Tweets will be able to compete more effectively with other messaging apps thanks to the acquisition of Quill by Twitter. Quill is a messaging tool for teams that competed with Slack and other productivity messaging systems. It was meant to limit notifications to a minimum and to keep messages structured.
We started Quill with the goal of increasing the quality of human communication. We believe the tools we use to communicate today are not the best they can be. Together with Twitter, we will continue to pursue our original goal — to make online communication more thoughtful, and more effective, for everyone.
Quill will be shutting down, but its spirit and ideas will continue on. You’ll be able to export your team message history until 1pm PST, Saturday, December 11th 2021, when we will be turning off our servers and deleting all data. For all active teams, we’re issuing full refunds.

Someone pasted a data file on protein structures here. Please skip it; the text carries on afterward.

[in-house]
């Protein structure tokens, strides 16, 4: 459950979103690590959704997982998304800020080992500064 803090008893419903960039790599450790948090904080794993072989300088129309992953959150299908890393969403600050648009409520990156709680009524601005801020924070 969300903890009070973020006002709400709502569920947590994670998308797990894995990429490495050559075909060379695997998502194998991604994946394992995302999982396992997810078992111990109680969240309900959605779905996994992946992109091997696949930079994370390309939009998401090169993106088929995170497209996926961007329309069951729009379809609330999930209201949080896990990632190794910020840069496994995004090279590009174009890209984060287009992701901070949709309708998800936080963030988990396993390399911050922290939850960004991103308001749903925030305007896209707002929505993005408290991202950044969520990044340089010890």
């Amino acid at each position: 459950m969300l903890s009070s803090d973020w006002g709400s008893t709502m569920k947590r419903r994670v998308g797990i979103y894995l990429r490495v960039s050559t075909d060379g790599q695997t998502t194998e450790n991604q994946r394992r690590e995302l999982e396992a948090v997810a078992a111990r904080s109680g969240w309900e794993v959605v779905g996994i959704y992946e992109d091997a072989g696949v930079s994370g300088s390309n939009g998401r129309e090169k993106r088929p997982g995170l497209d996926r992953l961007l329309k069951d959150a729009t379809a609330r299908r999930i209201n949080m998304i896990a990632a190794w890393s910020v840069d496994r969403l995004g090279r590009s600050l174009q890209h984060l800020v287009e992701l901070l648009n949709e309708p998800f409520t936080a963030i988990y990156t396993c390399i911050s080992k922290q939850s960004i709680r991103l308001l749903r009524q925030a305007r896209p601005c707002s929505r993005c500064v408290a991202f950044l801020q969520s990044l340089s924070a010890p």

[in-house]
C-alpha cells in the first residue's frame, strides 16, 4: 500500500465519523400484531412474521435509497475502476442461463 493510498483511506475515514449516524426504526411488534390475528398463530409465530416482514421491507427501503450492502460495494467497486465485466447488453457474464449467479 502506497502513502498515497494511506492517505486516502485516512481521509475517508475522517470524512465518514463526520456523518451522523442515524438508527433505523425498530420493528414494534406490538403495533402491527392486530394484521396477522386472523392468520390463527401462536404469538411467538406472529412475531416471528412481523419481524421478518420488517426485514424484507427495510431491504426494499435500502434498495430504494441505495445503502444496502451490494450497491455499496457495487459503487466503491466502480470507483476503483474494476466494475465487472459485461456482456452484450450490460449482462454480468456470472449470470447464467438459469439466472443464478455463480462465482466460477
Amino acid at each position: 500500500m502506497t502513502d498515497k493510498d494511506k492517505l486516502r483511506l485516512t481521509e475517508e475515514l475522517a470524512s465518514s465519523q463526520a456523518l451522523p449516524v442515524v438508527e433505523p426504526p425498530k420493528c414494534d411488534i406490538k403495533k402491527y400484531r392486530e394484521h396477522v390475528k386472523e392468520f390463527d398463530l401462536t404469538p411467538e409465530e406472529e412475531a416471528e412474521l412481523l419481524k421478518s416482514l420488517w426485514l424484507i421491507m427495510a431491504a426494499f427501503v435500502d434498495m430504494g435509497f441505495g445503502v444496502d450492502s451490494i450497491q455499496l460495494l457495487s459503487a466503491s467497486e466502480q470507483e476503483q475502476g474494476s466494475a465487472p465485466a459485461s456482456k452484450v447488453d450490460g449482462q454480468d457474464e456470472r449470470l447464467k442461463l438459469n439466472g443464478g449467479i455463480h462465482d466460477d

We’d like to thank everybody who has used Quill — if you came on board during our beta, or if you just sent your first message last week. We can’t wait to show you what we’ll be working on next.
In light of this information, we wouldn’t be surprised if Twitter began to offer more robust messaging options.
Like Instagram, Facebook Messenger, and Discord, Twitter’s DM is a stripped-down version of other messaging apps, such as Telegram and WhatsApp. By making this change, Twitter is signaling its aim to grow beyond a microblogging service, following the recent departure of its former CEO and the reorganization of its top ranks.
Excited to share that today we’re welcoming @QuillChat to Twitter! 👋🏿👋🏿🪶🪶
— Nick Caldwell (@nickcald) December 7, 2021
With the use of messaging channels, Twitter might keep up with big groups of users more effectively. For users with a large number of followers, Twitter Blue (Twitter’s premium paid-subscription tier) may enable Blue-only chat options.
For the time being, it’s unlikely that any substantial changes will take place on Twitter.